exercises, visualization, guided imagery) and Therapeutic

Provide gentle massage to stump as tolerated once Enhances circulation; reduces muscle tension.
dressings are discontinued.

Investigate reports of progressive/poorly localized pain May indicate developing compartmental syndrome,
unrelieved by analgesics. especially following traumatic injury. (Refer to CP:
Fractures; ND: Peripheral Neurovascular, risk for


Administer medications, as indicated, e.g., analgesics, Reduces pain/muscle spasms. PCA provides for timely
muscle relaxants. Instruct in/monitor use of PCA. drug administration, preventing fluctuations in pain with
associated muscle tension/spasms.

Maintain electrical stimulating device (e.g., TENS), if Provides continuous low-level nerve stimulation,
used. blocking transmission of pain sensation. Note: There is
some evidence that abnormal nerve stimuli and feedback
mechanisms are present, possibly because of actual
interrupted nerve pathways and partly because of
abnormal activity of the remaining nerve fibers. Electrical
stimulation offers a short-term rerouting or stimulation of
different nerve pathways, thus reducing the activity of the
usual pain patterns.

Provide topical heat as indicated. May be used to promote muscle relaxation, enhance
circulation, and facilitate resolution of edema.

NURSING DIAGNOSIS: Tissue Perfusion, risk for ineffective: peripheral

Risk factors may include
Reduced arterial/venous blood flow; tissue edema, hematoma formation
Possibly evidenced by
[Not applicable; presence of signs and symptoms establishes an actual diagnosis.]
Tissue Perfusion: Peripheral (NOC)
Maintain adequate tissue perfusion as evidenced by palpable peripheral pulses, warm/dry skin, and timely
wound healing.
Circulatory Care: Arterial [or] Venous
Insufficiency (NIC)

Monitor vital signs. Palpate peripheral pulses, noting General indicators of circulatory status and adequacy of
strength and equality. perfusion.

Perform periodic neurovascular assessments, e.g., Postoperative tissue edema, hematoma formation, or
sensation, movement, pulse, skin color, and temperature. restrictive dressings may impair circulation to stump,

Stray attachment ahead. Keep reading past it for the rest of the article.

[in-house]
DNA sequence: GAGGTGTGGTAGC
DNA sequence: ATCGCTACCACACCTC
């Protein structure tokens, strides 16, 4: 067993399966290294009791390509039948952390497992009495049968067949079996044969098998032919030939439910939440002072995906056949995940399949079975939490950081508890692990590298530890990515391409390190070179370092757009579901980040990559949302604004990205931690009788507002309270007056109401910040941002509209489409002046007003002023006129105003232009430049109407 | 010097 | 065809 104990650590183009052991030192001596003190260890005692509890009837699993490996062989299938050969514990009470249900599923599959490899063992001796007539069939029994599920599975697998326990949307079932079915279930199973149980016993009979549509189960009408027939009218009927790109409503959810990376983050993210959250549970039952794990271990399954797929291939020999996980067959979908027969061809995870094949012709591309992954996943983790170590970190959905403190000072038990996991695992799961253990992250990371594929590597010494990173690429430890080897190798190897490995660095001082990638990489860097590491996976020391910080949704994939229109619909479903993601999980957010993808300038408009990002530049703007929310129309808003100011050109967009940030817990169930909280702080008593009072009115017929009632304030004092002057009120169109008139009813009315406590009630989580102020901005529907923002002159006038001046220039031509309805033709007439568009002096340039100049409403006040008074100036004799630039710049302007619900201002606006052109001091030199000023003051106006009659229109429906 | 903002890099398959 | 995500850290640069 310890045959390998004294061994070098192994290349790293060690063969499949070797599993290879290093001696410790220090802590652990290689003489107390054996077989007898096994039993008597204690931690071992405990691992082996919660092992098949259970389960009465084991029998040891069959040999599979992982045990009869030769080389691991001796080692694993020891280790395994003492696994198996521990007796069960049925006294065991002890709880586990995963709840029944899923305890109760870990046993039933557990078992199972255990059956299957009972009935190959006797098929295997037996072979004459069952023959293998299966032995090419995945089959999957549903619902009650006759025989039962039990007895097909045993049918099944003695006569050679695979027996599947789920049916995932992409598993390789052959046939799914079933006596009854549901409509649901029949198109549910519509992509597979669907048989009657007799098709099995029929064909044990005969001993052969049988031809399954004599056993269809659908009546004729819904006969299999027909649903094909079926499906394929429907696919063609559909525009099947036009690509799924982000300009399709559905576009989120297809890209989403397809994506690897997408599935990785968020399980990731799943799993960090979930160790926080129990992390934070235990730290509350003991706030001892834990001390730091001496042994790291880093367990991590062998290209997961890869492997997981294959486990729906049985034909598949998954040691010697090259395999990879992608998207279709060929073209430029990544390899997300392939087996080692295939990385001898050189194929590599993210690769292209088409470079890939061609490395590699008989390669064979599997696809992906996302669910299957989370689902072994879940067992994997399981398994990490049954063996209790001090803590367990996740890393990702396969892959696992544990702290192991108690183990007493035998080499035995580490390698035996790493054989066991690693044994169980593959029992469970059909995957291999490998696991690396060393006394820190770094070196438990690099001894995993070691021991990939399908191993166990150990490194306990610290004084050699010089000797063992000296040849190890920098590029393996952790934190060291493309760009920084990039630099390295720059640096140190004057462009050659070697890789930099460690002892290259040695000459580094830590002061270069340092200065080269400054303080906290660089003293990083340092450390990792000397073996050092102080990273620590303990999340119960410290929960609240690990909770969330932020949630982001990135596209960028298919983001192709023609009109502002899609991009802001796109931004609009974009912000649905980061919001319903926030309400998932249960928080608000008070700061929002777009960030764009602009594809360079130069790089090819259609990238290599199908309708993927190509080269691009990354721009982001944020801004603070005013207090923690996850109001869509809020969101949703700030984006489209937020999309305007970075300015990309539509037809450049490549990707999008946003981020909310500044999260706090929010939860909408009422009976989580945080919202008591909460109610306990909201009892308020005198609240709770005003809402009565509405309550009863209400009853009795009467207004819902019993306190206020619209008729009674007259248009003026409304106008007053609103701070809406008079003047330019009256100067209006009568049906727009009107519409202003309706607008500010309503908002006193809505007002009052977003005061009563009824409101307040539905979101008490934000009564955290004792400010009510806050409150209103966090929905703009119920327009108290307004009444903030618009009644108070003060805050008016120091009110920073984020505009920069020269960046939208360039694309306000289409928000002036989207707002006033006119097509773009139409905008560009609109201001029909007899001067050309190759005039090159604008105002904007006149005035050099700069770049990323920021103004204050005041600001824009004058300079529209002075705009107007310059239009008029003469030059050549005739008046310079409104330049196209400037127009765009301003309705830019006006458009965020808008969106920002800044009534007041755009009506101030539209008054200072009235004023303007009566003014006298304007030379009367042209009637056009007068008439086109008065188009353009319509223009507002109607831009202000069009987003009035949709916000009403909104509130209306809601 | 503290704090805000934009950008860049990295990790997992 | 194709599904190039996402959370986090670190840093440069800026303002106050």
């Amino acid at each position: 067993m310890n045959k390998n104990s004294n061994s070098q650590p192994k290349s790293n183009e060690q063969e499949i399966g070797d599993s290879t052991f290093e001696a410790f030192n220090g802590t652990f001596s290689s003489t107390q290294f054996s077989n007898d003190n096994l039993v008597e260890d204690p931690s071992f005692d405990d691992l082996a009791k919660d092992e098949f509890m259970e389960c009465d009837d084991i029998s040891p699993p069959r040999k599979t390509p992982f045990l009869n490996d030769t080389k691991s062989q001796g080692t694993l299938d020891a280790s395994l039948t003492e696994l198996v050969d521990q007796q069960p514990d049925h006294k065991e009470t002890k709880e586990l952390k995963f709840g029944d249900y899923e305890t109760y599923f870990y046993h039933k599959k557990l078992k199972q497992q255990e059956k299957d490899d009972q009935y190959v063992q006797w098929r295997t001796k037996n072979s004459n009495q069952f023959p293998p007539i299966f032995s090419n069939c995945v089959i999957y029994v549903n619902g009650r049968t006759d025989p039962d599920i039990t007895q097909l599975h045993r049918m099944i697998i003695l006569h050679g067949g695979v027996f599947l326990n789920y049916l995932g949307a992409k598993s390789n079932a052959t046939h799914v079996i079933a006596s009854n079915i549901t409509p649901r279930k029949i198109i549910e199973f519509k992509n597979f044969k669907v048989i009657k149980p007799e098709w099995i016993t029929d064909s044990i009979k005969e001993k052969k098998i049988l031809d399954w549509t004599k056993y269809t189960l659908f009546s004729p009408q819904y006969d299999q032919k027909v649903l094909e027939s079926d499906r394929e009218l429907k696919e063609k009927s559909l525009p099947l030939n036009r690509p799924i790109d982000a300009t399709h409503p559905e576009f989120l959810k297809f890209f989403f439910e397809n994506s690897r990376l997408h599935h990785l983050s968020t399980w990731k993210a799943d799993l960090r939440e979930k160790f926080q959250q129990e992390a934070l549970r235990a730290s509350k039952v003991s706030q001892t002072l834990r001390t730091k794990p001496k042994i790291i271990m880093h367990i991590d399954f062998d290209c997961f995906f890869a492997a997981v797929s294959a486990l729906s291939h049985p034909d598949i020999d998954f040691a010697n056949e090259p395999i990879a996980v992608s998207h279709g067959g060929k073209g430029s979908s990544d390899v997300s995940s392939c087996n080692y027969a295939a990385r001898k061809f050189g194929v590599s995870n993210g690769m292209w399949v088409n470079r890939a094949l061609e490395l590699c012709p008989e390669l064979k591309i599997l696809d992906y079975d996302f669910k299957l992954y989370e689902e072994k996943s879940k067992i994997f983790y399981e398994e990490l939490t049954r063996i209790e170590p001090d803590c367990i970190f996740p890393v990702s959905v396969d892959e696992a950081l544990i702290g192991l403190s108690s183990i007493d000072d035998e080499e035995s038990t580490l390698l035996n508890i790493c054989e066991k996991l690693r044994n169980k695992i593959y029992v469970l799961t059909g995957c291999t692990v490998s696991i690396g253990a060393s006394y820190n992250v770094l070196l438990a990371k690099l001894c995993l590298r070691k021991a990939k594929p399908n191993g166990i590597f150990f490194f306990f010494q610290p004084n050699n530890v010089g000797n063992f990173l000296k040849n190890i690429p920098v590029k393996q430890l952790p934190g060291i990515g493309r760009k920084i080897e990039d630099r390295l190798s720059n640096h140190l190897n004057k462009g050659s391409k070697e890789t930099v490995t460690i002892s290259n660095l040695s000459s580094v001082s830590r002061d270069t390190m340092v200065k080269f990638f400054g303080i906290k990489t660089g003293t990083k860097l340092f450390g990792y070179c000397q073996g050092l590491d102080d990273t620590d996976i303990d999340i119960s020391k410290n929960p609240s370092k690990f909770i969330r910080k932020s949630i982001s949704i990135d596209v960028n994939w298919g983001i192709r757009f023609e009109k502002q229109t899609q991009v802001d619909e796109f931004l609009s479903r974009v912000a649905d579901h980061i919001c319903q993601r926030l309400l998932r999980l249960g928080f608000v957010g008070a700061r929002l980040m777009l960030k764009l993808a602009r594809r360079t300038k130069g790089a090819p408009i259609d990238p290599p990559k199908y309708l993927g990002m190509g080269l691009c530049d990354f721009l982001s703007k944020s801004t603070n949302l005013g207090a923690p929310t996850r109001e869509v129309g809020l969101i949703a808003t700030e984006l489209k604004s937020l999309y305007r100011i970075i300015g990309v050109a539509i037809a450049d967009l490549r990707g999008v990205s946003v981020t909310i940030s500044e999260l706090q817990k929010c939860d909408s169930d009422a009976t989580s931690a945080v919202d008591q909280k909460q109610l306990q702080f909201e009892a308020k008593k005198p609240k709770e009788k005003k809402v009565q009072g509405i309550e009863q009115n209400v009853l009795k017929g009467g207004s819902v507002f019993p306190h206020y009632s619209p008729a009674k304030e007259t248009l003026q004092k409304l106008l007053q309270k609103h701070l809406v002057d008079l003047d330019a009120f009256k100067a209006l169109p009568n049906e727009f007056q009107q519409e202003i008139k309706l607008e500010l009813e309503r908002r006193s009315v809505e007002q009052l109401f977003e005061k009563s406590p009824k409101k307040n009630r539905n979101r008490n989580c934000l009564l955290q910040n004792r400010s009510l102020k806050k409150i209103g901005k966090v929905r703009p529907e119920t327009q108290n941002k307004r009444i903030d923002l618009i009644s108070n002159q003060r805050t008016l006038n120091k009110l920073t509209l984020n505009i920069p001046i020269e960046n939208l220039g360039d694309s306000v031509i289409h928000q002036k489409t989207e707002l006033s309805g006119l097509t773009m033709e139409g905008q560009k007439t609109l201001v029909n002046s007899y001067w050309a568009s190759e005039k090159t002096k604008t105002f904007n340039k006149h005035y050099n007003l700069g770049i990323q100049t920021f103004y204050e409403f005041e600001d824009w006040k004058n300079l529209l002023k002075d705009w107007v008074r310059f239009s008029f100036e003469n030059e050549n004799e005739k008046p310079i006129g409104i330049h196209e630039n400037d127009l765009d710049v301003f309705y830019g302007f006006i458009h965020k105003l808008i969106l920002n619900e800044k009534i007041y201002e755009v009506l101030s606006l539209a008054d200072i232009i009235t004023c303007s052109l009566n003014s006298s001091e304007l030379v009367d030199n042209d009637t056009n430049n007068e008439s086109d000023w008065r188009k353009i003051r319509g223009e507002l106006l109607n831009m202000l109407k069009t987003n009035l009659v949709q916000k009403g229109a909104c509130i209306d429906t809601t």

resulting in tissue necrosis.

Inspect dressings/drainage device, noting amount and Continued blood loss may indicate need for additional
characteristics of drainage. fluid replacement and evaluation for coagulation defect or
surgical intervention to ligate bleeder.

Apply direct pressure to bleeding site if hemorrhage Direct pressure to bleeding site may be followed by
occurs. Contact physician immediately. application of a bulk dressing secured with an elastic
wrap once bleeding is controlled.

Investigate reports of persistent/unusual pain in operative Hematoma can form in muscle pocket under the flap,
site. compromising circulation and intensifying pain.

Evaluate nonoperated lower limb for inflammation, Increased incidence of thrombus formation in patients
positive Homans’ sign. with preexisting peripheral vascular disease/diabetic

Encourage/assist with early ambulation. Enhances circulation, helps prevent stasis and associated
complications. Promotes sense of general well-being.


Administer IV fluids/blood products as indicated. Maintains circulating volume to maximize tissue


Apply antiembolic/sequential compression hose to Enhances venous return, reducing venous pooling and
nonoperated leg, as indicated. risk of thrombophlebitis.

Administer low-dose anticoagulant as indicated. May be useful in preventing thrombus formation without
increasing risk of postoperative bleeding/hematoma

Monitor laboratory studies, e.g.:

Hb/Hct; Indicators of hypovolemia/dehydration that can impair
tissue perfusion.

PT/activated partial thromboplastin time (aPTT). Evaluates need for/effectiveness of anticoagulant therapy
and identifies developing complication, e.g.,
posttraumatic disseminated intravascular coagulation
NURSING DIAGNOSIS: Infection, risk for
Risk factors may include
Inadequate primary defenses (broken skin, traumatized tissue)
Invasive procedures; environmental exposure
Chronic disease, altered nutritional status
Possibly evidenced by
[Not applicable; presence of signs and symptoms establishes an actual diagnosis.]
Wound Healing: Primary Intention (NOC)
Achieve timely wound healing; be free of purulent drainage or erythema; and be afebrile.

Wound Care (NIC)

Maintain aseptic technique when changing Minimizes opportunity for introduction of bacteria.
dressings/caring for wound.

Inspect dressings and wound; note characteristics of Early detection of developing infection provides
drainage. opportunity for timely intervention and prevention of
more serious complications (e.g., osteomyelitis).

Maintain patency and routinely empty drainage device. Hemovac, Jackson-Pratt drains facilitate removal of